• the transfected cells were seeded into CD OptiCHO selection media containing between 0-100 ⁇ M methionine sulfoximine (MSX) at a cell density of 0.5 ⁇ 10 6 cells/mL in a shaker flask and were incubated at 37° C. with 5% CO 2 . During a selection process, the cells were spun down and resuspended in fresh selection media every 2-3 days until the CHO stable pool recovered its growth rate and viability. The cell culture was monitored for growth and titer.
  • MSX methionine sulfoximine
  • the cells were grown to 2.5 ⁇ 10 6 cells per mL. At the time of harvest for cell banking, the viability was above 95%. The cells were then centrifuged, and the cell pellet was resuspended in the CD OptiCHO media with 7.5% dimethyl sulfoxide (DMSO) to a cell count of 15 ⁇ 10 6 cells per mL per vial. Vials were cryopreserved for storage in liquid nitrogen.
  • DMSO dimethyl sulfoxide
  • a small-scale-up production was performed using the CHO cells as follows.
  • the cells were scaled up for production in CD OptiCHO growth medium containing 100 ⁇ M MSX at 37° C. and fed every 2-4 days as needed, with CD OptiCHO growth medium supplemented with glucose and additional amino acids as necessary for approximately 14-21 days.
  • the conditioned media supernatant harvested from the stable pool production run was clarified by centrifuge spinning.
  • the protein was run over a Protein A (Mab Select, GE Healthcare, Little Chalfont, United Kingdom) column pre-equilibrated with binding buffer. Washing buffer was then passed through the column until the OD280 value (NanoDrop, Thermo Scientific) was measured to be at or near background levels.
  • the insulin-Fc fusion protein was eluted using a low pH buffer, elution fractions were collected, and the OD280 value of each fraction was recorded. Fractions containing the target insulin-Fc fusion protein were pooled and optionally further filtered using a 0.2 ⁇ M membrane filter.
  • the cell line was optionally further subcloned to monoclonality and optionally further selected for high titer insulin-Fc-fusion protein-expressing clones using the method of limiting dilution, a method known to those skilled in the art.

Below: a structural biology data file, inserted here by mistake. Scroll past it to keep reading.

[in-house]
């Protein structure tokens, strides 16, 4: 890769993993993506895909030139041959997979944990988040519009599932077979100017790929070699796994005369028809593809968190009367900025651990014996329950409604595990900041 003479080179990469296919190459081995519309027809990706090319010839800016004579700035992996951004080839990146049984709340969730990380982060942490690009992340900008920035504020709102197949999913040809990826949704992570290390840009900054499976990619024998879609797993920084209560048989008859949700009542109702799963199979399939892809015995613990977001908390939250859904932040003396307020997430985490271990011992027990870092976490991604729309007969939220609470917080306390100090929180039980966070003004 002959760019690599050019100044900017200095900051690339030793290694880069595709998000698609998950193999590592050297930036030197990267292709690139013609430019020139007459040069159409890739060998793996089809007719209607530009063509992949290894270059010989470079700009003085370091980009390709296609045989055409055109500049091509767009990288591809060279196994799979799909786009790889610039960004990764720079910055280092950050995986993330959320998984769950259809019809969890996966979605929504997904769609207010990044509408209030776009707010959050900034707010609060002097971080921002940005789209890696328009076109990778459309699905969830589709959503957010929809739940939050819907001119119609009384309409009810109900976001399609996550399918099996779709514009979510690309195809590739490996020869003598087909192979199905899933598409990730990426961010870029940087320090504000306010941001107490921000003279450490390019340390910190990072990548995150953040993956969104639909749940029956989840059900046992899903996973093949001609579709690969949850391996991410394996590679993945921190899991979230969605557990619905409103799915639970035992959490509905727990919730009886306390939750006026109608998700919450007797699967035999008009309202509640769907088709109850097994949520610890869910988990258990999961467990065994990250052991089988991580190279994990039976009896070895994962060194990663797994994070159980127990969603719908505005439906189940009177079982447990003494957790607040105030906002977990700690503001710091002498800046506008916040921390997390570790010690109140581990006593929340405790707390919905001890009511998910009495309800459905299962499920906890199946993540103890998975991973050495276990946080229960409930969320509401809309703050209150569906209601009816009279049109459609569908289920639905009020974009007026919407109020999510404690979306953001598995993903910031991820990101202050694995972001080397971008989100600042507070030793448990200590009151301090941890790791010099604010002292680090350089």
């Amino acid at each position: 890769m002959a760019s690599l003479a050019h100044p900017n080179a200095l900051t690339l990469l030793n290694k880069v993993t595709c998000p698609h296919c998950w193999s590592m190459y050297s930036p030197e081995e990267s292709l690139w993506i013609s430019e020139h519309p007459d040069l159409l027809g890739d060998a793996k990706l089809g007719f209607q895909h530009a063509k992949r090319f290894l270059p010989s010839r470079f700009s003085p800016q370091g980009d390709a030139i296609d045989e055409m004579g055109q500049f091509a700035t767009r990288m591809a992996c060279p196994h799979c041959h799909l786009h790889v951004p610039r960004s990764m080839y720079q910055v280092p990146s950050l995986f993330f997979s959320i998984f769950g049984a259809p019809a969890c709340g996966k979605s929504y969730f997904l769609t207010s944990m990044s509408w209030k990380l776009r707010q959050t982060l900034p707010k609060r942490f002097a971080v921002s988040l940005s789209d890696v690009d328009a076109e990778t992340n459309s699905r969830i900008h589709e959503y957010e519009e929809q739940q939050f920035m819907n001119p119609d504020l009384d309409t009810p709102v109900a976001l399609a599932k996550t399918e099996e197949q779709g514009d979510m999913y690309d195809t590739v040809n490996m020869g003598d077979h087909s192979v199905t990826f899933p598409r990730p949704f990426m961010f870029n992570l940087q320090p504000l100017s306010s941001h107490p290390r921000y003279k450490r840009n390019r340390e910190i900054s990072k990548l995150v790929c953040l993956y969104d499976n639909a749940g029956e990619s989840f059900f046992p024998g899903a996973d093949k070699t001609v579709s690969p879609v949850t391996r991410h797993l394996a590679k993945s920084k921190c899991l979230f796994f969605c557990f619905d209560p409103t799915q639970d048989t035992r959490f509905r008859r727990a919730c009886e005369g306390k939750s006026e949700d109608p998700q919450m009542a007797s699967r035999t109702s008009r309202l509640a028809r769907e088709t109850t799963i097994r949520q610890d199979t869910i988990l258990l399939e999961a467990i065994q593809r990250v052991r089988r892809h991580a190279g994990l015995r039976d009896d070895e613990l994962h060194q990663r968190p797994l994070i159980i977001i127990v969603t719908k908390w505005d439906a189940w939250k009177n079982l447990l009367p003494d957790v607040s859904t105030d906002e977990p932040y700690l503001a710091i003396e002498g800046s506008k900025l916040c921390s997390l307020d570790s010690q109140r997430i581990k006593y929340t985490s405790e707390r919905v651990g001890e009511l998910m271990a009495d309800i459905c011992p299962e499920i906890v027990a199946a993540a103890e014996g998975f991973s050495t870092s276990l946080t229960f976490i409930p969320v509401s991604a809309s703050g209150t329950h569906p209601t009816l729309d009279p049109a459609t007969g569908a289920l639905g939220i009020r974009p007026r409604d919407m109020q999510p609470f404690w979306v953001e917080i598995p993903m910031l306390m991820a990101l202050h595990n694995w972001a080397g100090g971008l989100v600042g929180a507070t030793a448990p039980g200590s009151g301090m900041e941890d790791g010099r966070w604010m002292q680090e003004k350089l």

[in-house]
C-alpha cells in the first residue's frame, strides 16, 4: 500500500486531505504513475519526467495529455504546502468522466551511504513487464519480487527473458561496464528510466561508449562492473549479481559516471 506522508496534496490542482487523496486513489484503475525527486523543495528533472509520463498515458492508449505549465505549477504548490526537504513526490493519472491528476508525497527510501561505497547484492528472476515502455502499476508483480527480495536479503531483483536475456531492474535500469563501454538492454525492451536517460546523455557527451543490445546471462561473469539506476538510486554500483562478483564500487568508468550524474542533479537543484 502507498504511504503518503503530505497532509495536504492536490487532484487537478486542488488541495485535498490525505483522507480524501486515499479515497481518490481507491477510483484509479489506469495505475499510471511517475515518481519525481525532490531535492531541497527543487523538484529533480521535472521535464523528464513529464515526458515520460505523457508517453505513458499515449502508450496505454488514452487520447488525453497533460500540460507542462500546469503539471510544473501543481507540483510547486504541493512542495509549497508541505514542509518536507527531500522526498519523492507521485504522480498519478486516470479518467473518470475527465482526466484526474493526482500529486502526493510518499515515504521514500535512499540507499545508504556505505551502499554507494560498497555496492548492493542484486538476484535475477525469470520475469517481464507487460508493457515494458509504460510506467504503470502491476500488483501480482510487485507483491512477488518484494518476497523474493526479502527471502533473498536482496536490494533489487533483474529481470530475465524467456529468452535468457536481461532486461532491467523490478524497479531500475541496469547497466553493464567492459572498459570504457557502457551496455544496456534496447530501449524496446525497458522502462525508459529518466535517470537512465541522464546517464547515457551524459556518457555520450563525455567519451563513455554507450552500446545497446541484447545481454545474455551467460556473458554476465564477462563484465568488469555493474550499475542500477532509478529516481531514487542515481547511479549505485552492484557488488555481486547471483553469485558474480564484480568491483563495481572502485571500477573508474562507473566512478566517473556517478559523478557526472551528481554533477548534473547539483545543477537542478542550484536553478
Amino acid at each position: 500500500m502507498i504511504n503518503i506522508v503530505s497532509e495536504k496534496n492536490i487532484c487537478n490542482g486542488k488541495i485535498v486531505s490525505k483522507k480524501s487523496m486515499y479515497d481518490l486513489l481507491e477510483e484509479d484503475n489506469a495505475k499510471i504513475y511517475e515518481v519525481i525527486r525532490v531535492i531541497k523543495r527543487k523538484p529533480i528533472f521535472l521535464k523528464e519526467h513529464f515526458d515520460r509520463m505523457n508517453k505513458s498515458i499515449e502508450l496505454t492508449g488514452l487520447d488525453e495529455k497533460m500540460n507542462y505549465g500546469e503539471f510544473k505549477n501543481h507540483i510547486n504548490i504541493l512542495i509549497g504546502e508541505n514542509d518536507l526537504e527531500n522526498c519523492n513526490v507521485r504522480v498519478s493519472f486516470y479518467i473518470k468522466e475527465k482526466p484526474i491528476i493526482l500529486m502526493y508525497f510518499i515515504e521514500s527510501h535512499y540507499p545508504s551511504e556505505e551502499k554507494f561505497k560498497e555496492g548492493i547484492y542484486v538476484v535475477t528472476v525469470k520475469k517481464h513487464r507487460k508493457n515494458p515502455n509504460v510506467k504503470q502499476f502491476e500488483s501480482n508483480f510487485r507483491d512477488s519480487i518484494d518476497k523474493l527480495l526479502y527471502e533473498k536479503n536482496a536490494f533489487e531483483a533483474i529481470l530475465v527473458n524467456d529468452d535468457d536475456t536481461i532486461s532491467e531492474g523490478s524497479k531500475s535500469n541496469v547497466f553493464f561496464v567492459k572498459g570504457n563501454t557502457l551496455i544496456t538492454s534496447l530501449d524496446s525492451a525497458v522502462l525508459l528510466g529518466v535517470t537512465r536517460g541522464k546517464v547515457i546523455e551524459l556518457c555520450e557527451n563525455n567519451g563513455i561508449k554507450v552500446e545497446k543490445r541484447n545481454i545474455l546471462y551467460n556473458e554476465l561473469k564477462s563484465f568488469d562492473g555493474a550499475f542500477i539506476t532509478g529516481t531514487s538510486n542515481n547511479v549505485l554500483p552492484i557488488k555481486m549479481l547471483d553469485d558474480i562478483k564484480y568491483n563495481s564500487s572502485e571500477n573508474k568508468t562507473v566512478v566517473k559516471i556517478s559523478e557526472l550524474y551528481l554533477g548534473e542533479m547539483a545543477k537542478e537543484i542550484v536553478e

• production of the insulin-Fc fusion protein was accomplished as described above in growth medium without MSX, or optionally in growth medium containing MSX, to obtain a cell culture supernatant containing the recombinant, CHO-made, insulin-Fc fusion protein.
  • the MSX concentration was optionally increased over time to exert additional selectivity for clones capable of yielding higher product titers.
  • Example 3 Synthesis and Methods of Making an Insulin-Fc Fusion Protein in CHO Cells
  • a CHO cell line is originally derived from CHO-K1 (LakePharma, Belmont, Calif.), and the endogenous glutamine synthetase (GS) genes are knocked out by recombinant technology using methods known in the art.
  • Stable expression DNA vectors are designed and optimized for CHO expression and GS selection and incorporated into a high expression mammalian vector (LakePharma, Belmont, Calif.). The sequence of each completed construct is confirmed prior to initiating scale up experiments.
  • the suspension-adapted CHO cells are cultured in a humidified 5% CO 2 incubator at 37° C. in a chemically defined media (CD OptiCHO; Invitrogen, Carlsbad, Calif.). No serum or other animal-derived products are used in culturing the CHO cells.
  • the transfected cells are seeded into CD OptiCHO selection media containing between 0-100 ⁇ M methionine sulfoximine (MSX) at a cell density of 0.5 ⁇ 10 6 cells/mL in a shaker flask and are incubated at 37° C. with 5% CO 2 . During a selection process, the cells are spun down and resuspended in fresh selection media every 2-3 days until the CHO stable pool recovered its growth rate and viability. The cell culture is monitored for growth and titer.
  • MSX methionine sulfoximine
  • the cells are grown to 2.5 ⁇ 10 6 cells per mL. At the time of harvest for cell banking, the viability is to remain above 95%. The cells are then centrifuged, and the cell pellet resuspended in the CD OptiCHO media with 7.5% dimethyl sulfoxide (DMSO) to a cell count of 15 ⁇ 10 6 cells per mL per vial. Vials are cryopreserved for storage in liquid nitrogen.
  • DMSO dimethyl sulfoxide